This month, I met a startling new friend. I say startling, because while interviewing a volunteer for a work, I never expected to meet a fellow traveler on this healthy weight loss journey. Holly started her weight loss journey a year ago in September. What particularly struck me is where Holly and I started and where Holly and I are now. We both started around 250/Size 20, and we both are currently around 170/Size 10. (We’re also both born in December, which is neat, but irrelevant to this story…but mostly neat!)
This girl blows my mind. She has lost nearly 80 lbs. in 8 months! She runs a 5k every other day. She eats clean, and she blogs actively about her journey. I just got lost on her blog for a good half-hour, and was simultaneously inspired and shamed. Holly just unknowingly kicked my butt back into gear, because you know what?
I am not done with this journey, and that’s a fatigue I’ve been suffering from with quite some seriousness. There have been five good months where, daily, I’ve ended a sentence with, “I can’t wait to be done with this.”
“I can’t wait to be done counting calories.”
“I can’t wait to be done avoiding [insert a type of food].”
“I can’t wait to be done having to run/exercise.”
“I can’t wait to be done having to over-think the question, ‘What do you want to eat for dinner?'”
“I can’t wait to be done spending 20-minutes searching a restaurant menu for anything resembling healthy.”
You would think that, after completely changing my life, I’d be past this fatiguing mental block. If you’ve met me, you know I know that eating clean and healthy is a lifestyle, not a phase. You know I know that the food in the store isn’t always food, and that, more often than not, it’s bad for my body. You know that I know sugar sucks, that diet soda is the worst, and that if it has a bar code, it’s probably not food.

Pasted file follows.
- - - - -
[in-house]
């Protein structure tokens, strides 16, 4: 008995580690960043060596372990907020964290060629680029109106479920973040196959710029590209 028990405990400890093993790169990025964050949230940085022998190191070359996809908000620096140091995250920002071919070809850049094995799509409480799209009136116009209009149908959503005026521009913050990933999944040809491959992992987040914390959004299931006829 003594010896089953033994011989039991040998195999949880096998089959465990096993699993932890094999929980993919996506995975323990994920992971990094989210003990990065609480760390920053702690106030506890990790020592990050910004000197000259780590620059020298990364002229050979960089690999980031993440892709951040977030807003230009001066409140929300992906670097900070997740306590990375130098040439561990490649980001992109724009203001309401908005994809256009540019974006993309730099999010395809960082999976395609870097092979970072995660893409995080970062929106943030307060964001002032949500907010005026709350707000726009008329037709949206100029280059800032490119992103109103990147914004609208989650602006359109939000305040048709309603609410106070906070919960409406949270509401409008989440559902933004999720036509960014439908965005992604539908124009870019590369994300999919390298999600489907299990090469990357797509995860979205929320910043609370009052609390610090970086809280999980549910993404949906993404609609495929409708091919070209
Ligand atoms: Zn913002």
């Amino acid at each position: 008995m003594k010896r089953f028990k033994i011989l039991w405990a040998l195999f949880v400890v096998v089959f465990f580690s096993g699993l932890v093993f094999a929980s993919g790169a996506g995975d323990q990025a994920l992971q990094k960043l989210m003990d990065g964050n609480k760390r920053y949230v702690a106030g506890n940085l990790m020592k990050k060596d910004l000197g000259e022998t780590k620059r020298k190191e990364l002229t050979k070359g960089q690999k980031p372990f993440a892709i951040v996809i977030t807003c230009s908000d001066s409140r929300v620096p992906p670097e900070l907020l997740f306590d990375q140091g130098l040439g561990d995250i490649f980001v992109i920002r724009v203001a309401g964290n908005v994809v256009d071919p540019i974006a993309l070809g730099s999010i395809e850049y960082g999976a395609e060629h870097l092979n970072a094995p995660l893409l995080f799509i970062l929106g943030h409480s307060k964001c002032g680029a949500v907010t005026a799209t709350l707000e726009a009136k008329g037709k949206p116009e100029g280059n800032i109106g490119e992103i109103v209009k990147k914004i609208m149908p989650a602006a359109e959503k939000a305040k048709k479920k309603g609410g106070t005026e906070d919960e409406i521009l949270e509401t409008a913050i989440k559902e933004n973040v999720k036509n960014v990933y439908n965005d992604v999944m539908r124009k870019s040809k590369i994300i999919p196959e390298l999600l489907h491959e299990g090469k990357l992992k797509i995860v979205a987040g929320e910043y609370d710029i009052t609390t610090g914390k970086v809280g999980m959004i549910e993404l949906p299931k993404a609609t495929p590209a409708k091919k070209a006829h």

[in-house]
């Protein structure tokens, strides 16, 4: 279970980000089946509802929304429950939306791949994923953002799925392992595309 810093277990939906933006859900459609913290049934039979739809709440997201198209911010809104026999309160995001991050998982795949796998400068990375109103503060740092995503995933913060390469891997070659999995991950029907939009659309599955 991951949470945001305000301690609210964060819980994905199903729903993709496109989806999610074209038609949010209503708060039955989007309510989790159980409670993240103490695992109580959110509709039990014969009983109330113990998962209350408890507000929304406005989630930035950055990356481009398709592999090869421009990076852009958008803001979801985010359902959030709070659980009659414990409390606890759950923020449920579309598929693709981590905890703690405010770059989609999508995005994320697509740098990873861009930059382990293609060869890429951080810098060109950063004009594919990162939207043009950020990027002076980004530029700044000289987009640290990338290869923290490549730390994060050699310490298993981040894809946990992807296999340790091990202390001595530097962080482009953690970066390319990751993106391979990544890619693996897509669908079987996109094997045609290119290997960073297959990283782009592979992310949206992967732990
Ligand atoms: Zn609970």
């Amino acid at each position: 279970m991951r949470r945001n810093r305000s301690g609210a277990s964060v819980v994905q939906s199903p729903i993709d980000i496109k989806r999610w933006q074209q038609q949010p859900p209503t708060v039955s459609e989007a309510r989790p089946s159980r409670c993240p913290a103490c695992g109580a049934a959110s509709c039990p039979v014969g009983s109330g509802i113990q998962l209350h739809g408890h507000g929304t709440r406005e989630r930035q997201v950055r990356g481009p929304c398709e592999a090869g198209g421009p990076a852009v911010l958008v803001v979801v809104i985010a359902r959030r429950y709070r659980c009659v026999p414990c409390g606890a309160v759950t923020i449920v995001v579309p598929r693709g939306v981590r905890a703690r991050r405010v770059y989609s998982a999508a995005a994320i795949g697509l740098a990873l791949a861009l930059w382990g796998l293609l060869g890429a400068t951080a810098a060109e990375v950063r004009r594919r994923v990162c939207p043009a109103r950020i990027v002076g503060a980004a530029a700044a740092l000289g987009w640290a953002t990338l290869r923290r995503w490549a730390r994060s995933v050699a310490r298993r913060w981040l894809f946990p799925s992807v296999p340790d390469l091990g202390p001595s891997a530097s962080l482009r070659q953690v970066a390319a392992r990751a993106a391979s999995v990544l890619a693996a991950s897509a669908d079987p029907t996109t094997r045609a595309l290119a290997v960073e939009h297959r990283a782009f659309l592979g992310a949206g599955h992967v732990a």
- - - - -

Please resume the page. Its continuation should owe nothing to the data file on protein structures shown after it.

But sometimes—lots of times—I just want to say, “Thank you for bringing me coffee, coworker.” “Oh, yes I can go out for pizza tonight.” “Um, duh! A cupcake from Back in the Day is always appropriate!” and “Thank you, boyfriend, for being sweet and handing me one of every color of Skittles—which you are snacking on next to me in bed—because you are sweet, and you know I’m OCD, and you know that there is nothing I like more than to eat them five-at-a-time, one of every color, because, as some would say, I like to taste the rainbow.”
But tasting leads to handfuls, leads to having a sip of the boyfriend’s Coke at dinner, to drinking coffee again, to having a diet soda once a week, to more than once a week, to having a real Ginger Ale, to holy balls! When did I start going weeks without running and making a 550 calorie pre-packaged-curry meal from Target? (It was so not filling and not very good either.)
With my surgery exactly two months away, I can’t keep letting myself opt-out of this journey. Opting-out is not an option for my students, and it’s not an option for me. I can’t let it be one. I won’t let it be one.
During our interview, I asked Holly what she was passionate about. She replied, “Participating in my life.” Right now, I am not participating in my own life. I’m letting it roll on by in a sea of excuses. Just because I’ve scheduled my surgery doesn’t mean I get to quit. When I started this journey, I kept a color-coded Excel spreadsheet documenting my runs, the duration, my strength training reps, my weight losses and gains. From January to July of last year, I dropped 50 lbs of the total weight I’ve lost since 2008. Since July 2012, I’ve only lost 20 lbs.
I will lose 10-15 lbs. more before my surgery. I will not make anymore excuses. I lived the better part of my life making excuses, and I am too close to quit now. I am too happy to stop participating in my own life now.
Tomorrow, I am rededicating myself to my journey, starting with cutting two of the biggest excuses—”It’s too early to workout” and “I’m too busy.”
(To read more about my journey, check out my IndieGoGo campaign: The Brave New Body Project